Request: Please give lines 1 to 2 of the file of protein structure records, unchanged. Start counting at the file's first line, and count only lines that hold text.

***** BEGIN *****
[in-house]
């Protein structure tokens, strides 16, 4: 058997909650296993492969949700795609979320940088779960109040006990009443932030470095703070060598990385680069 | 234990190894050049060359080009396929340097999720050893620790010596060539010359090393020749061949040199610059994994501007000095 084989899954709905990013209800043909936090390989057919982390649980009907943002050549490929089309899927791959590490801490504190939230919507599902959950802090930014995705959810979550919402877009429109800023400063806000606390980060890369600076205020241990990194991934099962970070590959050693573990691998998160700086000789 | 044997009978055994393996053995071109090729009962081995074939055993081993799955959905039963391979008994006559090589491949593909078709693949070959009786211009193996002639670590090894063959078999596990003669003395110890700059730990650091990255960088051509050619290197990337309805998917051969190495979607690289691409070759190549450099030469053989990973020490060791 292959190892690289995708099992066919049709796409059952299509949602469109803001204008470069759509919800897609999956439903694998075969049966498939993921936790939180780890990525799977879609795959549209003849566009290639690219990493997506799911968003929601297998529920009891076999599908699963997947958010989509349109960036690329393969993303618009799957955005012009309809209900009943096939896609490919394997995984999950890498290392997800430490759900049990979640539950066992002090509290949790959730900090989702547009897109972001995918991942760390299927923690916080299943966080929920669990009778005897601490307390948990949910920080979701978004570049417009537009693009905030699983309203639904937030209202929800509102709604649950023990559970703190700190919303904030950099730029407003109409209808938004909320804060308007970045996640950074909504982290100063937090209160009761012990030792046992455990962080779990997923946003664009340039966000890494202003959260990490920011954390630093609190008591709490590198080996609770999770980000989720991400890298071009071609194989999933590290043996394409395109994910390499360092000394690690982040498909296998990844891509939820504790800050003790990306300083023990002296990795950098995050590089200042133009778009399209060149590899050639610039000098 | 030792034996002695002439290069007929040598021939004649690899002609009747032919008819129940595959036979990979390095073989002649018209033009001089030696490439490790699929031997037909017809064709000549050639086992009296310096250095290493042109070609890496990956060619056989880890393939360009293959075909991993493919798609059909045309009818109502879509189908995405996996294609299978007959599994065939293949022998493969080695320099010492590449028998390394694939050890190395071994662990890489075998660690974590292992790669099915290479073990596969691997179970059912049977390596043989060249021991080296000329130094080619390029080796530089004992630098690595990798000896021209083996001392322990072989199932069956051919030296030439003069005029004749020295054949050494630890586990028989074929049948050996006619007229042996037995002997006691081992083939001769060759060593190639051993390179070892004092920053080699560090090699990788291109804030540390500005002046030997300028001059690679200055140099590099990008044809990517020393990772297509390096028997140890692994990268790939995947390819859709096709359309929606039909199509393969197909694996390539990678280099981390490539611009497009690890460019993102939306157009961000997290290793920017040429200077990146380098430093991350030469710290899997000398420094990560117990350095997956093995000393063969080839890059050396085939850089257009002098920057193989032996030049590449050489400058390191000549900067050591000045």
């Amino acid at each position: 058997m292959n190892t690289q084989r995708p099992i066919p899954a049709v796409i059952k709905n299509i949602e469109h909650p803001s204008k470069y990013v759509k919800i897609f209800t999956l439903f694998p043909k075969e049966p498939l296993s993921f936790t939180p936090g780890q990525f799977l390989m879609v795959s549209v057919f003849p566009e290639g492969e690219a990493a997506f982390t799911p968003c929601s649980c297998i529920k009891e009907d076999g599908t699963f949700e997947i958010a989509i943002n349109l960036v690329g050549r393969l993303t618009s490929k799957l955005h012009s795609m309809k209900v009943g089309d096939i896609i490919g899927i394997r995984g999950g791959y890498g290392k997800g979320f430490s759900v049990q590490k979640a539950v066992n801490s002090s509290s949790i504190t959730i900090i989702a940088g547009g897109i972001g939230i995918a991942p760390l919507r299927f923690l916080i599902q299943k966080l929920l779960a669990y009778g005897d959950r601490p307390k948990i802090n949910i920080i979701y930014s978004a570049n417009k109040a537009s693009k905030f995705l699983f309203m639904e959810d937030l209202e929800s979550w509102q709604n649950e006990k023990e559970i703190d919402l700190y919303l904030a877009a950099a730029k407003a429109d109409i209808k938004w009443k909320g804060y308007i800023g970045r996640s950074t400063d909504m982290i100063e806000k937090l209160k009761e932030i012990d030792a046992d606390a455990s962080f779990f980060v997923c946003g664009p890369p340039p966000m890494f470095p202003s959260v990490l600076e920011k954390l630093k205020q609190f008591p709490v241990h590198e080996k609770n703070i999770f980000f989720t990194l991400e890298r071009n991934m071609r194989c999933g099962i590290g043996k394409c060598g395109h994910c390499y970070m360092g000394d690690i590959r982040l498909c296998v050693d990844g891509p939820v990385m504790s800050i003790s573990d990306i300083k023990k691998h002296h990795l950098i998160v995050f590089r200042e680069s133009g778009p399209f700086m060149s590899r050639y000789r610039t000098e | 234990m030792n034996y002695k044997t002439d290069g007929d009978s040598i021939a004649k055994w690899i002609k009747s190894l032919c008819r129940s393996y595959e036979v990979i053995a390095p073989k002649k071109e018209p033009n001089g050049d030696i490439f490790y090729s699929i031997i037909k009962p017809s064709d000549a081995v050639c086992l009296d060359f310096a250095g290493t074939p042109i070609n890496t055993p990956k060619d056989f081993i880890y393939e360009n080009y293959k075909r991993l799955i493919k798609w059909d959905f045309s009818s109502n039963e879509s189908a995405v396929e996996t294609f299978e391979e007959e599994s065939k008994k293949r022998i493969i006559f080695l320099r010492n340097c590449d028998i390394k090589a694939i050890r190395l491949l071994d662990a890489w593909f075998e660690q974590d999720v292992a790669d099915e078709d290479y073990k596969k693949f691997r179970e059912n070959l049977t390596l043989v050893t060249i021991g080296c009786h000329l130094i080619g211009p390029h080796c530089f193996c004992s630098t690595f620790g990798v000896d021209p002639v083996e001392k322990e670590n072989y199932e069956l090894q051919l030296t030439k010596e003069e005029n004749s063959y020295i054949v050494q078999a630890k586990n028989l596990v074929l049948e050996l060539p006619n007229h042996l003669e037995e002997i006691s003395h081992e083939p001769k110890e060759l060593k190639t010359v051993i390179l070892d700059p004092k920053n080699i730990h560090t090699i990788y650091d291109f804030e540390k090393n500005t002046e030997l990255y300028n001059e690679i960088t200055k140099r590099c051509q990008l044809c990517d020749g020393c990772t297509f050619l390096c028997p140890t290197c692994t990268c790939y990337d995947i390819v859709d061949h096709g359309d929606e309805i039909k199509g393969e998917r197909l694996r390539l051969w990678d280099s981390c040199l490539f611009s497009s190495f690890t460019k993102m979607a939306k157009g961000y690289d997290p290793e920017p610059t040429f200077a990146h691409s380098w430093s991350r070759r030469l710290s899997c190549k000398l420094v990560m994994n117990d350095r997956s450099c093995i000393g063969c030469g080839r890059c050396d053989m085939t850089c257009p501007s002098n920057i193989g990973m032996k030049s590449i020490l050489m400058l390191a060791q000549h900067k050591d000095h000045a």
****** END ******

[in-house]
């Protein structure tokens, strides 16, 4: 058997909650296993492969949700795609979320940088779960109040006990009443932030470095703070060598990385680069 | 234990190894050049060359080009396929340097999720050893620790010596060539010359090393020749061949040199610059994994501007000095 084989899954709905990013209800043909936090390989057919982390649980009907943002050549490929089309899927791959590490801490504190939230919507599902959950802090930014995705959810979550919402877009429109800023400063806000606390980060890369600076205020241990990194991934099962970070590959050693573990691998998160700086000789 | 044997009978055994393996053995071109090729009962081995074939055993081993799955959905039963391979008994006559090589491949593909078709693949070959009786211009193996002639670590090894063959078999596990003669003395110890700059730990650091990255960088051509050619290197990337309805998917051969190495979607690289691409070759190549450099030469053989990973020490060791 292959190892690289995708099992066919049709796409059952299509949602469109803001204008470069759509919800897609999956439903694998075969049966498939993921936790939180780890990525799977879609795959549209003849566009290639690219990493997506799911968003929601297998529920009891076999599908699963997947958010989509349109960036690329393969993303618009799957955005012009309809209900009943096939896609490919394997995984999950890498290392997800430490759900049990979640539950066992002090509290949790959730900090989702547009897109972001995918991942760390299927923690916080299943966080929920669990009778005897601490307390948990949910920080979701978004570049417009537009693009905030699983309203639904937030209202929800509102709604649950023990559970703190700190919303904030950099730029407003109409209808938004909320804060308007970045996640950074909504982290100063937090209160009761012990030792046992455990962080779990997923946003664009340039966000890494202003959260990490920011954390630093609190008591709490590198080996609770999770980000989720991400890298071009071609194989999933590290043996394409395109994910390499360092000394690690982040498909296998990844891509939820504790800050003790990306300083023990002296990795950098995050590089200042133009778009399209060149590899050639610039000098 | 030792034996002695002439290069007929040598021939004649690899002609009747032919008819129940595959036979990979390095073989002649018209033009001089030696490439490790699929031997037909017809064709000549050639086992009296310096250095290493042109070609890496990956060619056989880890393939360009293959075909991993493919798609059909045309009818109502879509189908995405996996294609299978007959599994065939293949022998493969080695320099010492590449028998390394694939050890190395071994662990890489075998660690974590292992790669099915290479073990596969691997179970059912049977390596043989060249021991080296000329130094080619390029080796530089004992630098690595990798000896021209083996001392322990072989199932069956051919030296030439003069005029004749020295054949050494630890586990028989074929049948050996006619007229042996037995002997006691081992083939001769060759060593190639051993390179070892004092920053080699560090090699990788291109804030540390500005002046030997300028001059690679200055140099590099990008044809990517020393990772297509390096028997140890692994990268790939995947390819859709096709359309929606039909199509393969197909694996390539990678280099981390490539611009497009690890460019993102939306157009961000997290290793920017040429200077990146380098430093991350030469710290899997000398420094990560117990350095997956093995000393063969080839890059050396085939850089257009002098920057193989032996030049590449050489400058390191000549900067050591000045």